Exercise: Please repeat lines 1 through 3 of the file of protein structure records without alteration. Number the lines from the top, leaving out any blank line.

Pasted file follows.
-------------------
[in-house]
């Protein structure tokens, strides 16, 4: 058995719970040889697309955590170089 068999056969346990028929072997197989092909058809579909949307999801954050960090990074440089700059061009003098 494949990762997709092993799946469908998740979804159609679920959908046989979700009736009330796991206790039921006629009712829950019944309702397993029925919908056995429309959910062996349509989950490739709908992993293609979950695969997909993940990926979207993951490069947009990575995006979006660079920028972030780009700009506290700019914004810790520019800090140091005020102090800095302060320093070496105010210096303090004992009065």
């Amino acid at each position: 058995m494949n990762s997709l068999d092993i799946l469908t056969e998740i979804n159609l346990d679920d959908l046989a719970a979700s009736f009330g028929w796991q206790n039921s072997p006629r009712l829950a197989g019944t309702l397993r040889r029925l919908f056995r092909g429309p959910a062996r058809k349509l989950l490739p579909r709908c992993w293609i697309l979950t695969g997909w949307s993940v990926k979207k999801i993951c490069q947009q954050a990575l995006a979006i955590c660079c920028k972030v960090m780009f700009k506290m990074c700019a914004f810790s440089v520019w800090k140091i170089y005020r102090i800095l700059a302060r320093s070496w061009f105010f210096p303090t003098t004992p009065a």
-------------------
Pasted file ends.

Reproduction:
[in-house]
């Protein structure tokens, strides 16, 4: 058995719970040889697309955590170089 068999056969346990028929072997197989092909058809579909949307999801954050960090990074440089700059061009003098 494949990762997709092993799946469908998740979804159609679920959908046989979700009736009330796991206790039921006629009712829950019944309702397993029925919908056995429309959910062996349509989950490739709908992993293609979950695969997909993940990926979207993951490069947009990575995006979006660079920028972030780009700009506290700019914004810790520019800090140091005020102090800095302060320093070496105010210096303090004992009065």
């Amino acid at each position: 058995m494949n990762s997709l068999d092993i799946l469908t056969e998740i979804n159609l346990d679920d959908l046989a719970a979700s009736f009330g028929w796991q206790n039921s072997p006629r009712l829950a197989g019944t309702l397993r040889r029925l919908f056995r092909g429309p959910a062996r058809k349509l989950l490739p579909r709908c992993w293609i697309l979950t695969g997909w949307s993940v990926k979207k999801i993951c490069q947009q954050a990575l995006a979006i955590c660079c920028k972030v960090m780009f700009k506290m990074c700019a914004f810790s440089v520019w800090k140091i170089y005020r102090i800095l700059a302060r320093s070496w061009f105010f210096p303090t003098t004992p009065a």